RIO DE JANEIRO, Brazil -- Brazil's Congress is close to passing long-awaited social security reform.
With all provisions of this amendment voted on -- including one that links retirement payouts to age and length of contributions -- Brazil's lower house of Congress is almost certain to pass the entire amendment in a final, second-round vote, perhaps early this month.
If that timetable is met, President Fernando Henrique Cardoso will sign social security reform legislation by the end of the month.
The key reform provision passed by the Chamber of Deputies -- the lower house -- links payouts for those now in the system to age as well as length of contribution.
The bill would hold off full benefits for men until they turn 53, women would have to be 48.
Until now, retirement payouts have been determined only by number of years worked. The length of time a person must contribute to the system before receiving full benefits -- 35 years for men, 30 for women -- would not change under the proposal.
Another key measure recently passed by the Chamber of Deputies reduces social security benefits for civil servants earning more than $1,100 per month to up to 76% of their last salary, with the provision that the longer one contributes, the greater the percentage of salary retained.
The government had feared that both of these pivotal, money-saving measures might be defeated after an early May Chamber of Deputies vote knocked out a key measure that would have linked retirement payouts to newcomers who enter the system after the bill passes to the system to age (60 for men, 55 for women) as well as length of contribution. It was the first major congressional vote the Cardoso administration had lost.
This provision was technically less crucial to social security reform because its payout-savings impact won't kick in for 30 to 40 years, when those employees retire. Furthermore, the government, could have Congress vote on this issue again if new legislation is introduced next year.
But the provision's unexpected defeat meant the other just-passed key amendment measures governing age and benefit levels -- to go into effect immediately --would be even harder to get through the Chamber.
The government got the Chamber to pass those other key provisions by threatening to expel members of its coalition parties who didn't vote for them, an expulsion that would have made it impossible for party members to run for re-election this year (when all Chamber seats are up for re-election). That threat seemed to do the trick.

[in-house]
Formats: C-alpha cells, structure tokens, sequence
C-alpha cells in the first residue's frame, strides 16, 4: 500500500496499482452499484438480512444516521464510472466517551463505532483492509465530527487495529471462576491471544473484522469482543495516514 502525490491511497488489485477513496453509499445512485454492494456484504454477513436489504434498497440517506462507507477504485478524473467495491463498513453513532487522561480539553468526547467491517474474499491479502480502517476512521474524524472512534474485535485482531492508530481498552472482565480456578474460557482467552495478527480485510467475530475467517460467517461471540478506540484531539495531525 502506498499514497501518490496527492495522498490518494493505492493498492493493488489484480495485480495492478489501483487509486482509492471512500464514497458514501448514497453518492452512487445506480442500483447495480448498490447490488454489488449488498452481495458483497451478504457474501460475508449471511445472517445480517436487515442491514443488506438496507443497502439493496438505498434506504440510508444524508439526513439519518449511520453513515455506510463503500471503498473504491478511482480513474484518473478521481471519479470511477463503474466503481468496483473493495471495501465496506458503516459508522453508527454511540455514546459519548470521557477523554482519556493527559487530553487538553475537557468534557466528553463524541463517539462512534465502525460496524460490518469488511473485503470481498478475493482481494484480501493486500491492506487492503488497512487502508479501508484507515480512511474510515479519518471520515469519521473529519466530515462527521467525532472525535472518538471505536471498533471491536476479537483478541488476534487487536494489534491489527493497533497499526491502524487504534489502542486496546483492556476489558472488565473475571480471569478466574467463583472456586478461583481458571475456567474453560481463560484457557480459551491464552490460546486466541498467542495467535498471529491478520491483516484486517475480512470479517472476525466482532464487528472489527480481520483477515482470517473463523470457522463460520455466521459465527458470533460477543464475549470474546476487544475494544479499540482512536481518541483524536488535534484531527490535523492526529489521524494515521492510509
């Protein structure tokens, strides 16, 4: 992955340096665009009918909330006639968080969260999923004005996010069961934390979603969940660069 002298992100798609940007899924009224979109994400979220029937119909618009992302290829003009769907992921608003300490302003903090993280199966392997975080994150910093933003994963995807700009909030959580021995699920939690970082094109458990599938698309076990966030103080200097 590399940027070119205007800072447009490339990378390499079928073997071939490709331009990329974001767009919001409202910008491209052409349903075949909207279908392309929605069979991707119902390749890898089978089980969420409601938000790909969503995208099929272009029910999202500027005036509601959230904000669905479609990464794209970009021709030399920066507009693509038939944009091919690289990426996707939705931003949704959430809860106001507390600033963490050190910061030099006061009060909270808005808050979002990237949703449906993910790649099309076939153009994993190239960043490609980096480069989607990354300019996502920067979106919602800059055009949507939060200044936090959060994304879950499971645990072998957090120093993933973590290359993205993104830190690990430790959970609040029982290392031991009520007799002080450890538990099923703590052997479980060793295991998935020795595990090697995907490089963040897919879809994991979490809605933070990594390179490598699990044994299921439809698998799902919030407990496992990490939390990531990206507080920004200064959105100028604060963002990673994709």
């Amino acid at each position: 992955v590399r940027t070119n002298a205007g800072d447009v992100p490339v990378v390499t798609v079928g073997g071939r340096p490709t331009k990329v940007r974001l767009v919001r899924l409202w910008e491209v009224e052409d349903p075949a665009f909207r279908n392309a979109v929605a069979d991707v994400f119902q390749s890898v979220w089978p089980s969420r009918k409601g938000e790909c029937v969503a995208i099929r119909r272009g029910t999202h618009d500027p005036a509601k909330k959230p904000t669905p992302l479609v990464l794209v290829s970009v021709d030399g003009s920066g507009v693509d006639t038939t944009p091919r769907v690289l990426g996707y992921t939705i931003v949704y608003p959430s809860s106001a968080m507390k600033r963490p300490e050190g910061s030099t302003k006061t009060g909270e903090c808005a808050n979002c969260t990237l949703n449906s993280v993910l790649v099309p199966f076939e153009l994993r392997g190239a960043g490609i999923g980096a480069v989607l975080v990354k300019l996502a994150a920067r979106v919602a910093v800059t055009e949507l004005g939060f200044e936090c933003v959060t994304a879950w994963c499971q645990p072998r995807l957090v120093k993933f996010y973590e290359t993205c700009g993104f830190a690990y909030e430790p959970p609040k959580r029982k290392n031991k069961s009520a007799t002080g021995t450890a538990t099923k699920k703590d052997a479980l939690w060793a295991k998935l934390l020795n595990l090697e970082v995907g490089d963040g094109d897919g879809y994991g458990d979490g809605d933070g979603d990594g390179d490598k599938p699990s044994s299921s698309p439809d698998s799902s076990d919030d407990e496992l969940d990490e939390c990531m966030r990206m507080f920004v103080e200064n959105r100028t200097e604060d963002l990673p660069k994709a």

The passage of the social security reform amendment is important for two reasons. First, it should save the government $3 billion to $4 billion a year, and thus help reduce the deficit-running social security program and, by extension, the government's huge budget deficit of 6.22% of gross national product.
"The likely June passage of the social security amendment, virtually guaranteed by the Chamber's passage of most of its key provisions, means the government will be able to significantly reduce the social security program's growing deficit, which will help reduce the federal budget deficit," said Cristiano Noronha, a political analyst with the Brasilia-based Arco Advice consulting firm. "This will, in turn, strengthen the government's economic stabilization program."
The passage of the social security amendment also would send a message to foreign investors that the government will be able to get Congress to pass other structural reforms, like tax reform, also needed to sustain its economic program.
"Had the government lost the vote on the just-passed provisions -- which would have virtually scrapped social security reform --that defeat would have told foreign investors that the government didn't have the clout to get such reforms through Congress," said David Fleischer, a Brasilia-based political scientist. "The now-certain passage of the social security amendment will send just the opposite message."
The only doubt surrounding social security is when the Chamber of Deputies will pass the entire amendment and when President Cardoso will sign it into law.
If, for bureaucratic reasons, the process isn't finished soon, it might have to wait until the end of the year because election campaigning and World Cup games, both of which begin in June, could make it difficult to reach the quorum needed for final-round Chamber passage of the amendment until after elections in October and November.
In mid-May, the government got another less-important but nonetheless money-saving social security amendment provision passed under which for every $1 a civil servant pays into a pension fund, his state-owned-company employer can put in no more than $1. This parity adjustment was meant to correct the current average of $1.80 contributed by state-owned companies into their pension funds for every $1 contributed by an employee. Because the measure curbs payouts by state-owned companies, it trims government payouts. But the Association of Brazilian Pension Funds opposed the measure, holding that state-owned companies had been substantially reducing the size of pension fund contributions from the average contribution four years ago of $4 for every $1 put in by employees.